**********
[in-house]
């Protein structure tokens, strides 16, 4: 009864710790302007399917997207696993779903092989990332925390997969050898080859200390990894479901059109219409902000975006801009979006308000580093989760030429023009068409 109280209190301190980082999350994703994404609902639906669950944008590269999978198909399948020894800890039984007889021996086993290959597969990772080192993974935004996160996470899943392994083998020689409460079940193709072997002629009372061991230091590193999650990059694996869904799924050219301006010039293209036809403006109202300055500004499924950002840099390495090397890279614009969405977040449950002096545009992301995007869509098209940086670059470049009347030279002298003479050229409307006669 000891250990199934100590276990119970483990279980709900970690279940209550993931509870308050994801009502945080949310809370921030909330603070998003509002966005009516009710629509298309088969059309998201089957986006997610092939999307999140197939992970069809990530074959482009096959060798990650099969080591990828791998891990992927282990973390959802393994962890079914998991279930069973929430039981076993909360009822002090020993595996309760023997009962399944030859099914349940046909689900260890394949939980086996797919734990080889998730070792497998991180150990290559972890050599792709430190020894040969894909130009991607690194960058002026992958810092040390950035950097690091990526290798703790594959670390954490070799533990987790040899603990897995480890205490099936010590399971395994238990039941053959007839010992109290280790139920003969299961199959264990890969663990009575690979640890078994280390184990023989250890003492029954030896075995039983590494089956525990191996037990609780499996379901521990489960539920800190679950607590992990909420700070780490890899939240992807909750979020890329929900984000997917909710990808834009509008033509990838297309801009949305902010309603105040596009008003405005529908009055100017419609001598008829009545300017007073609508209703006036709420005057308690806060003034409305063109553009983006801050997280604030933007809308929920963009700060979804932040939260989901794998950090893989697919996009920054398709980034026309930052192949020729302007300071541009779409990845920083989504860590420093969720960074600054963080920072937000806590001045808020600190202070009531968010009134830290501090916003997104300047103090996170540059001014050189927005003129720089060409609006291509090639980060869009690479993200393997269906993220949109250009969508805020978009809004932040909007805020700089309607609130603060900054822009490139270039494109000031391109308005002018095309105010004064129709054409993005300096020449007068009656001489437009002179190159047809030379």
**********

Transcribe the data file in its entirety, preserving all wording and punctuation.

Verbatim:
[in-house]
């Protein structure tokens, strides 16, 4: 009864710790302007399917997207696993779903092989990332925390997969050898080859200390990894479901059109219409902000975006801009979006308000580093989760030429023009068409 109280209190301190980082999350994703994404609902639906669950944008590269999978198909399948020894800890039984007889021996086993290959597969990772080192993974935004996160996470899943392994083998020689409460079940193709072997002629009372061991230091590193999650990059694996869904799924050219301006010039293209036809403006109202300055500004499924950002840099390495090397890279614009969405977040449950002096545009992301995007869509098209940086670059470049009347030279002298003479050229409307006669 000891250990199934100590276990119970483990279980709900970690279940209550993931509870308050994801009502945080949310809370921030909330603070998003509002966005009516009710629509298309088969059309998201089957986006997610092939999307999140197939992970069809990530074959482009096959060798990650099969080591990828791998891990992927282990973390959802393994962890079914998991279930069973929430039981076993909360009822002090020993595996309760023997009962399944030859099914349940046909689900260890394949939980086996797919734990080889998730070792497998991180150990290559972890050599792709430190020894040969894909130009991607690194960058002026992958810092040390950035950097690091990526290798703790594959670390954490070799533990987790040899603990897995480890205490099936010590399971395994238990039941053959007839010992109290280790139920003969299961199959264990890969663990009575690979640890078994280390184990023989250890003492029954030896075995039983590494089956525990191996037990609780499996379901521990489960539920800190679950607590992990909420700070780490890899939240992807909750979020890329929900984000997917909710990808834009509008033509990838297309801009949305902010309603105040596009008003405005529908009055100017419609001598008829009545300017007073609508209703006036709420005057308690806060003034409305063109553009983006801050997280604030933007809308929920963009700060979804932040939260989901794998950090893989697919996009920054398709980034026309930052192949020729302007300071541009779409990845920083989504860590420093969720960074600054963080920072937000806590001045808020600190202070009531968010009134830290501090916003997104300047103090996170540059001014050189927005003129720089060409609006291509090639980060869009690479993200393997269906993220949109250009969508805020978009809004932040909007805020700089309607609130603060900054822009490139270039494109000031391109308005002018095309105010004064129709054409993005300096020449007068009656001489437009002179190159047809030379």